How White Supremacy is like Addiction

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  1. Admitting you have a problem may be the hardest step.
  2. Admitting you can’t fix it individually, on your own, is the next hardest step.
  3. Addicts often promise to change, and then don’t. Many won’t until they hit rock bottom.
  4. Everybody is afraid of “making a fearless moral inventory,” but when they do, it’s actually quite liberating. As a culture, most white folks still haven’t done this.
  5. Making amends or reparations is even scarier and more complicated, but necessary to move forward.
  6. Addicts have a hard time listening to folks who aren’t addicts. It’s hard for anyone else to call out their BS.
  7. Wallowing in guilt and shame is actually counterproductive. Addicts use self-pity as an excuse to stay stuck.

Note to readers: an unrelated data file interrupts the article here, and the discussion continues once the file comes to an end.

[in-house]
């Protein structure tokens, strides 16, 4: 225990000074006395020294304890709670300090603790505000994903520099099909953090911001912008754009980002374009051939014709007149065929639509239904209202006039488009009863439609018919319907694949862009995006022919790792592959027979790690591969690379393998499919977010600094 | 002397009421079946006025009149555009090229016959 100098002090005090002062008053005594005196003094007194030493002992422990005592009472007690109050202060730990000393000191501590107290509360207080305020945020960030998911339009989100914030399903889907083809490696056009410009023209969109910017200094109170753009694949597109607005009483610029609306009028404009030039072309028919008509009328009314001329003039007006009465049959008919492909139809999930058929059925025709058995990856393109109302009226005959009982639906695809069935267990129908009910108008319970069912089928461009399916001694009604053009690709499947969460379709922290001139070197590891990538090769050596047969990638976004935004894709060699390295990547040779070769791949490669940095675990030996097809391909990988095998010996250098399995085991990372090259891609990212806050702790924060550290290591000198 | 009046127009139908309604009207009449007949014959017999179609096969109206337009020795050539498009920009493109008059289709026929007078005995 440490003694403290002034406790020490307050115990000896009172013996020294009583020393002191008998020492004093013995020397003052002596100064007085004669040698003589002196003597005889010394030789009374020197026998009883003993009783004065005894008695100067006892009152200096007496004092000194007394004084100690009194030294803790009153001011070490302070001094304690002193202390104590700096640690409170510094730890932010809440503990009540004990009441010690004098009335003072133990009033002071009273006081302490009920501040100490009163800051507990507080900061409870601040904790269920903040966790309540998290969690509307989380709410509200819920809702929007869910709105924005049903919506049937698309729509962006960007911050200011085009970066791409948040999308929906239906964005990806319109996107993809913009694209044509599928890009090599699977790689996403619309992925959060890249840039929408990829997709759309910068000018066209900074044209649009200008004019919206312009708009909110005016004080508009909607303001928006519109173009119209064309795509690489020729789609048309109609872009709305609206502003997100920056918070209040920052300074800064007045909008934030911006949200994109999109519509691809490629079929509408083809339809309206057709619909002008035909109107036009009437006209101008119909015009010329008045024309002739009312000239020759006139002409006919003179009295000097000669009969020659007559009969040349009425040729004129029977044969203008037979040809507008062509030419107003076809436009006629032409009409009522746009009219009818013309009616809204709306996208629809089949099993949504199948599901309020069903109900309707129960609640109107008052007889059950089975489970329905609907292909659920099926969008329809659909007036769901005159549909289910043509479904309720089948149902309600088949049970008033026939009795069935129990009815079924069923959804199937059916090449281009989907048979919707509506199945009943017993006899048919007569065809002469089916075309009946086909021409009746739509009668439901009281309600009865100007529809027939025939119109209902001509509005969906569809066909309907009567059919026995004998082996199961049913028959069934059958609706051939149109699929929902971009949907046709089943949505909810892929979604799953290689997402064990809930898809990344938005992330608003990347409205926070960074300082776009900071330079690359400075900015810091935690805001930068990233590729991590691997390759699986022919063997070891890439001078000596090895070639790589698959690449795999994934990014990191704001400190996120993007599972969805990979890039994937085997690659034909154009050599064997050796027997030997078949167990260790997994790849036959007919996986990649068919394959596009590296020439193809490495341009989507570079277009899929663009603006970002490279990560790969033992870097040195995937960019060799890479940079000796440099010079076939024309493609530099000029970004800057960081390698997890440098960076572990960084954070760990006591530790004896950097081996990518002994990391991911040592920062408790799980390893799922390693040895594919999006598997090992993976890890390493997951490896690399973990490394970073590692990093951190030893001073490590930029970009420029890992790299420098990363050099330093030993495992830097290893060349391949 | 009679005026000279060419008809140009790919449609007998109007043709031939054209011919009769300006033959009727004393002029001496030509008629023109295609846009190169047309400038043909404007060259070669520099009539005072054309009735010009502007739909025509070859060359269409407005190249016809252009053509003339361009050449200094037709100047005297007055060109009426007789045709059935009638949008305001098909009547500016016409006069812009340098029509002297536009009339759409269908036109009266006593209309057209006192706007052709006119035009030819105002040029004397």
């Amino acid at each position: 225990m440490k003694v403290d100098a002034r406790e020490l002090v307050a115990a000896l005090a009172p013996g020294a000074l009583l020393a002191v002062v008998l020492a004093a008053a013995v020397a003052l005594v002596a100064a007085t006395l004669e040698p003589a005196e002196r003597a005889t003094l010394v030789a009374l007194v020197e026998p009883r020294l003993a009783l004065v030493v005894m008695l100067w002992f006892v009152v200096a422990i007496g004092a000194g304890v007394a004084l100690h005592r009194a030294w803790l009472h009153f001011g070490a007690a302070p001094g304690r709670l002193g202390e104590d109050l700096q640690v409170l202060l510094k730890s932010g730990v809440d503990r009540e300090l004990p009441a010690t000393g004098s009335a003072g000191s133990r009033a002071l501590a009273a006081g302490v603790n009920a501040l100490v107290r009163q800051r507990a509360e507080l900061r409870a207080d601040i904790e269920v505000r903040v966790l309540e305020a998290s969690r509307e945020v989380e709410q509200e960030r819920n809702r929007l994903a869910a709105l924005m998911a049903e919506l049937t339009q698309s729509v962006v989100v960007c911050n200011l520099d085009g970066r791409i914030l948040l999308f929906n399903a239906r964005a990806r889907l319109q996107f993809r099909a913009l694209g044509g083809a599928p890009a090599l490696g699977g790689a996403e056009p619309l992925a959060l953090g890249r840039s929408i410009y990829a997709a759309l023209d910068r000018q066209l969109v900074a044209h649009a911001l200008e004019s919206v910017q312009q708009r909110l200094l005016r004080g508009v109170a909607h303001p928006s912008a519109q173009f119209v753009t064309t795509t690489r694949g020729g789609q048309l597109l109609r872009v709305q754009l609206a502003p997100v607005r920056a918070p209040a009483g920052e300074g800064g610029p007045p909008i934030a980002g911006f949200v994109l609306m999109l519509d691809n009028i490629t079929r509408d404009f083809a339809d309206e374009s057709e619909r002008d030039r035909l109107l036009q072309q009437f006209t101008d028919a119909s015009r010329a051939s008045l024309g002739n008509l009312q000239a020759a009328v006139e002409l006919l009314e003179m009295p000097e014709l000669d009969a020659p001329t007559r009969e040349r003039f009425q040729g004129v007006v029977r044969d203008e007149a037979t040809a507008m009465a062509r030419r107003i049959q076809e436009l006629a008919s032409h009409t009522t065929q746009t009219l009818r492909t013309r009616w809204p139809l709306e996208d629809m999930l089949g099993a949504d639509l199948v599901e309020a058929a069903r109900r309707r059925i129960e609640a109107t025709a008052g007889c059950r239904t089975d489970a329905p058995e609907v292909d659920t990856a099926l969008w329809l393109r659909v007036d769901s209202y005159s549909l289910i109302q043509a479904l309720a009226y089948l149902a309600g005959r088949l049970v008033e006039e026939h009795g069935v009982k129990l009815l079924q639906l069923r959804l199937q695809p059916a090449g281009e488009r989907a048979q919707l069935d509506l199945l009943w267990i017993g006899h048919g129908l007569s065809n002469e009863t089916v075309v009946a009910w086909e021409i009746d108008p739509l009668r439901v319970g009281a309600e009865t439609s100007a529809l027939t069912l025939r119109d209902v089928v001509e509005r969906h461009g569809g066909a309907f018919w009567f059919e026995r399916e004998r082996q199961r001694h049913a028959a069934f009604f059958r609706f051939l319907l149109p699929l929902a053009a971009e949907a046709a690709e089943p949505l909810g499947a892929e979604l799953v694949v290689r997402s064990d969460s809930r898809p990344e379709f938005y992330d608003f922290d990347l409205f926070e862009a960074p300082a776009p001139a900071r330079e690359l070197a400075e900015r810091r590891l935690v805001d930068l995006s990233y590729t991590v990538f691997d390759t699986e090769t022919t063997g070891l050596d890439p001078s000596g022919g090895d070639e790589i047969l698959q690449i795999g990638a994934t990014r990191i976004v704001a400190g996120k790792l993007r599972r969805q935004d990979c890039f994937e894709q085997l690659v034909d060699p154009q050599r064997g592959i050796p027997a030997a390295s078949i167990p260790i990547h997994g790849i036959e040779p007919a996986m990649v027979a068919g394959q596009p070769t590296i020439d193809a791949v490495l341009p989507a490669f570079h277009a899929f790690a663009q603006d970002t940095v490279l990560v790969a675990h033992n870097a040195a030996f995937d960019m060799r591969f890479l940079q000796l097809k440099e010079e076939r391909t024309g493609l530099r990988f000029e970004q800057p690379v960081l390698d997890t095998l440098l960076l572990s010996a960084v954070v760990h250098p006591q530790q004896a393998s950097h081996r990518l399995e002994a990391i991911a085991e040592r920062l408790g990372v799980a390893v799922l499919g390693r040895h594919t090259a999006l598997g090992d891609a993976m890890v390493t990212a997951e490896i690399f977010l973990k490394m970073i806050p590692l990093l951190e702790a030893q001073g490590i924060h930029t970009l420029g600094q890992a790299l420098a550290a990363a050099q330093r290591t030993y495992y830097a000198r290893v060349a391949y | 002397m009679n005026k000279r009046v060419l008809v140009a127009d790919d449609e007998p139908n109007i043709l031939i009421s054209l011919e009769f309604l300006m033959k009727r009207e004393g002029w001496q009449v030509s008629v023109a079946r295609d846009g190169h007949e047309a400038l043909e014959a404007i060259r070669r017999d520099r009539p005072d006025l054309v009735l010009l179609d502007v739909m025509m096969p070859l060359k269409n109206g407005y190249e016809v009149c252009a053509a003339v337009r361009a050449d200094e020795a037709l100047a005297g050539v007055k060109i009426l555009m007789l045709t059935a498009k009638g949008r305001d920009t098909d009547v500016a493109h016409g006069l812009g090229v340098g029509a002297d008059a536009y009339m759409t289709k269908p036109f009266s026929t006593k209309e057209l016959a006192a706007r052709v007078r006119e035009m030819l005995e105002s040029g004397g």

8. White supremacy, like addiction, is a social disease. It may not be your fault, but it’s still your responsibility.
  9. There are vested interests in maintaining addiction for power and profit. Some people want you to relapse.
  10. White supremacy, like addiction, thrives in toxic family and social systems.
  11. The folks who have been abused cannot be obligated to stay in those toxic relationships with addicts. Forgiveness does not mean going back to business as usual.

Like any metaphor, it’s imperfect. In our panel discussion last night, I said psychoanalyzing white culture is not what this is about, since that puts whiteness at the center of the story. But because it’s so hard for white folks to hear about their disease without getting defensive, we need multiple ways of talking about it.

Ultimately, I believe, the goal should be to dismantle the very concept of race. But until we do the 12 steps, talking about its social construction with racists is like giving whiskey to an alcoholic.